Tuesday, May 15, 2012

Our Cast of Characters

Repeat visitors to the insect village sometimes comment that a favorite insect is missing from the live insect display. Or alternatively, they may see something new, even after many visits in the past. Why does our cast of insects change and what can you expect to see on any given day?

There are two groups of arthropods you will almost certainly see on any given day. The first are those that live in breeding colonies. The Brazilian and the Madagascar hissing cockroaches, the different stick insects and the dermestid beetles and mealworms all breed easily in captivity. We keep colonies of all of these insects going all the time. The only time they might come off exhibit is for cleaning, remodeling the cage, or to make room for something more spectacular.

The other tried and true groups are those with extremely long life cycles. Tarantulas, blue death feigning beetles, and scorpions all live for many years in captivity. They are trouble free, easy to care for, and will likely grace our exhibit on almost any day of the year.
Some of our other creatures will be here one day, gone the next. Grasshoppers have notoriously short life spans, and have problematic young – they hop so well their cages are difficult to clean without risking escapes. So we feature mature or sub adult grasshoppers, and do not attempt to breed them in captivity. They do very well in the wild, thank you very much!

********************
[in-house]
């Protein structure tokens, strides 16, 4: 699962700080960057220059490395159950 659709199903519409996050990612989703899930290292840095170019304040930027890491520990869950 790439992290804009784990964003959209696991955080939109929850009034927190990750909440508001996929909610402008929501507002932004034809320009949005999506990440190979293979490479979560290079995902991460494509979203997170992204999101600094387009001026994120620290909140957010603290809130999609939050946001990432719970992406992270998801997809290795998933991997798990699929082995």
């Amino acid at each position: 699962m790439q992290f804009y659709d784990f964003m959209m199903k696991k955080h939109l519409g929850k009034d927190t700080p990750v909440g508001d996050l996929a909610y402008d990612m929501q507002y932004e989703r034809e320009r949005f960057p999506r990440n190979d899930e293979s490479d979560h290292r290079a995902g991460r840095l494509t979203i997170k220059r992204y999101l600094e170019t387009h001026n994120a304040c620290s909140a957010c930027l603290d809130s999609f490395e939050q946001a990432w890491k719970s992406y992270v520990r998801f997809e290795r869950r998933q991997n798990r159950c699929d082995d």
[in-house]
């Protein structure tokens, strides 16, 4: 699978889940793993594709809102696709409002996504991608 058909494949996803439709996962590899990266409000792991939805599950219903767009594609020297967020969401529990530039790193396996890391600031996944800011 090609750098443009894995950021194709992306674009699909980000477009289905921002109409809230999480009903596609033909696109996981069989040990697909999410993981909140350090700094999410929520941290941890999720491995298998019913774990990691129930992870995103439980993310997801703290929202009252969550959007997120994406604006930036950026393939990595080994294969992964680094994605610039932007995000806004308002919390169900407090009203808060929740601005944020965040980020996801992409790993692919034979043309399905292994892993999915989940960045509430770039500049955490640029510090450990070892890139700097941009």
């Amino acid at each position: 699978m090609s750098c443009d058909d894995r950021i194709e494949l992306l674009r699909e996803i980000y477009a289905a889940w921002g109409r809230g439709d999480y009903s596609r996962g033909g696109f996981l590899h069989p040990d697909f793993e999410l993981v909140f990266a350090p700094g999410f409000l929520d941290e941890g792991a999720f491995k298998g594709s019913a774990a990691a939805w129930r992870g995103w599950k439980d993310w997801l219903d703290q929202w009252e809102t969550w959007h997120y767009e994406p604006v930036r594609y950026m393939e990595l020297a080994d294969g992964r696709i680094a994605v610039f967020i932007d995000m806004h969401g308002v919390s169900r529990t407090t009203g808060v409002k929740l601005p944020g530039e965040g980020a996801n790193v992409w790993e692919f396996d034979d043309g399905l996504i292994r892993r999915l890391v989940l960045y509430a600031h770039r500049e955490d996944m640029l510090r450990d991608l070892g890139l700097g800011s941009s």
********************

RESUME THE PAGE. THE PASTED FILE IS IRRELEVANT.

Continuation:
Many large, cool beetles have long life cycles, but spend most of that time as grubs, buried in their food material. So while we may or may not have a breeding population, we have found it difficult to create a good display of hidden grubs.

Other species have labor intensive life cycles. Silk moths were very rewarding to look at, but required a time investment that it is not always possible to commit to. When staffing allows, these cuties may come back.

Then there are seasonal species. The bee hive may overwinter, but it is always dicey getting it to, and it will always be small and depleted by spring. Bees are far less active when nectar is unavailable, and it is nearly impossible to guarantee a bustling hive after a long, rainy winter. Our local spider population is also seasonal. The huge spiders you notice in fall will mostly die off in the winter, leaving egg sacs or tiny hatchlings to start the next spring. So while a few species can be featured year round, our most spectacular spider exhibit will always be around October.

One other element at play here is you. We try to notice which bugs attract people most. In some cases, attract may not be the right word – perhaps repel yet fascinate? But we always love additional feedback. What is your favorite character in the insect zoo? What would you love to see that we don’t have? We make no promises, but we do try to keep you happy.

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